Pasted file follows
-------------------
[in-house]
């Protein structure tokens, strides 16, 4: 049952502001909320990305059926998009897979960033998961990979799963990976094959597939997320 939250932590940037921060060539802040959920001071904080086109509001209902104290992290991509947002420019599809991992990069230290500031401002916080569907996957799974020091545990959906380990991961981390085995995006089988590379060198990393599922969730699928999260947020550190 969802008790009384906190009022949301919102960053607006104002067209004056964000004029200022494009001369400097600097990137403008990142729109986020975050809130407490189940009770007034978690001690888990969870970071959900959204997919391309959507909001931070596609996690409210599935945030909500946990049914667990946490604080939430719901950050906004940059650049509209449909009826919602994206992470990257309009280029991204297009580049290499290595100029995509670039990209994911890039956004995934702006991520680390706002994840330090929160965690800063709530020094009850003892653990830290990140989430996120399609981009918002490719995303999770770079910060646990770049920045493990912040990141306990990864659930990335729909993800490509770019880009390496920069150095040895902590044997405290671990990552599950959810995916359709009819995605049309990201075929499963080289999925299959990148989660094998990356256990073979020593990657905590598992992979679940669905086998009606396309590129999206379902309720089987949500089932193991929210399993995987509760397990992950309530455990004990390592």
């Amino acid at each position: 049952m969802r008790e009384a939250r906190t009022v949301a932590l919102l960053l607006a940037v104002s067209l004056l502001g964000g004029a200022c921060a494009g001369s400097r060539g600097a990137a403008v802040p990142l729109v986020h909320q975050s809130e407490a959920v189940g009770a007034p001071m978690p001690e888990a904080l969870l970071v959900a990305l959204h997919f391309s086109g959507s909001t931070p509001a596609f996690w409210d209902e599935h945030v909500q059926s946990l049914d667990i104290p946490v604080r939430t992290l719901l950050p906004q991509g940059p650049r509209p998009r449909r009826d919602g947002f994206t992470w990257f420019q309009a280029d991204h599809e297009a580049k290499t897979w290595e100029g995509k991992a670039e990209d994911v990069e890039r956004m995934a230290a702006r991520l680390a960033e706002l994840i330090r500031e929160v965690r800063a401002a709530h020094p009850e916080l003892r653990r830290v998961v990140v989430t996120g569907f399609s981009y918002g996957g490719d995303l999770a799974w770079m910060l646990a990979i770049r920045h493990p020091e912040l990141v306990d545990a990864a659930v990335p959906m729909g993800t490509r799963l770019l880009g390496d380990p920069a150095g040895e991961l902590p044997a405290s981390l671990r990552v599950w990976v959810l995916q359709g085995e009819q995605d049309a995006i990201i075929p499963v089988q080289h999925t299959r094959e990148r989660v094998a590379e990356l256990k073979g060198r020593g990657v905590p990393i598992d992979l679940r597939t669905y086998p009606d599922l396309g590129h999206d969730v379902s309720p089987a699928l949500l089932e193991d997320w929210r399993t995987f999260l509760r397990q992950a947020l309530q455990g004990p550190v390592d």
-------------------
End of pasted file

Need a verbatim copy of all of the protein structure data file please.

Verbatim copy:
[in-house]
């Protein structure tokens, strides 16, 4: 049952502001909320990305059926998009897979960033998961990979799963990976094959597939997320 939250932590940037921060060539802040959920001071904080086109509001209902104290992290991509947002420019599809991992990069230290500031401002916080569907996957799974020091545990959906380990991961981390085995995006089988590379060198990393599922969730699928999260947020550190 969802008790009384906190009022949301919102960053607006104002067209004056964000004029200022494009001369400097600097990137403008990142729109986020975050809130407490189940009770007034978690001690888990969870970071959900959204997919391309959507909001931070596609996690409210599935945030909500946990049914667990946490604080939430719901950050906004940059650049509209449909009826919602994206992470990257309009280029991204297009580049290499290595100029995509670039990209994911890039956004995934702006991520680390706002994840330090929160965690800063709530020094009850003892653990830290990140989430996120399609981009918002490719995303999770770079910060646990770049920045493990912040990141306990990864659930990335729909993800490509770019880009390496920069150095040895902590044997405290671990990552599950959810995916359709009819995605049309990201075929499963080289999925299959990148989660094998990356256990073979020593990657905590598992992979679940669905086998009606396309590129999206379902309720089987949500089932193991929210399993995987509760397990992950309530455990004990390592």
């Amino acid at each position: 049952m969802r008790e009384a939250r906190t009022v949301a932590l919102l960053l607006a940037v104002s067209l004056l502001g964000g004029a200022c921060a494009g001369s400097r060539g600097a990137a403008v802040p990142l729109v986020h909320q975050s809130e407490a959920v189940g009770a007034p001071m978690p001690e888990a904080l969870l970071v959900a990305l959204h997919f391309s086109g959507s909001t931070p509001a596609f996690w409210d209902e599935h945030v909500q059926s946990l049914d667990i104290p946490v604080r939430t992290l719901l950050p906004q991509g940059p650049r509209p998009r449909r009826d919602g947002f994206t992470w990257f420019q309009a280029d991204h599809e297009a580049k290499t897979w290595e100029g995509k991992a670039e990209d994911v990069e890039r956004m995934a230290a702006r991520l680390a960033e706002l994840i330090r500031e929160v965690r800063a401002a709530h020094p009850e916080l003892r653990r830290v998961v990140v989430t996120g569907f399609s981009y918002g996957g490719d995303l999770a799974w770079m910060l646990a990979i770049r920045h493990p020091e912040l990141v306990d545990a990864a659930v990335p959906m729909g993800t490509r799963l770019l880009g390496d380990p920069a150095g040895e991961l902590p044997a405290s981390l671990r990552v599950w990976v959810l995916q359709g085995e009819q995605d049309a995006i990201i075929p499963v089988q080289h999925t299959r094959e990148r989660v094998a590379e990356l256990k073979g060198r020593g990657v905590p990393i598992d992979l679940r597939t669905y086998p009606d599922l396309g590129h999206d969730v379902s309720p089987a699928l949500l089932e193991d997320w929210r399993t995987f999260l509760r397990q992950a947020l309530q455990g004990p550190v390592d």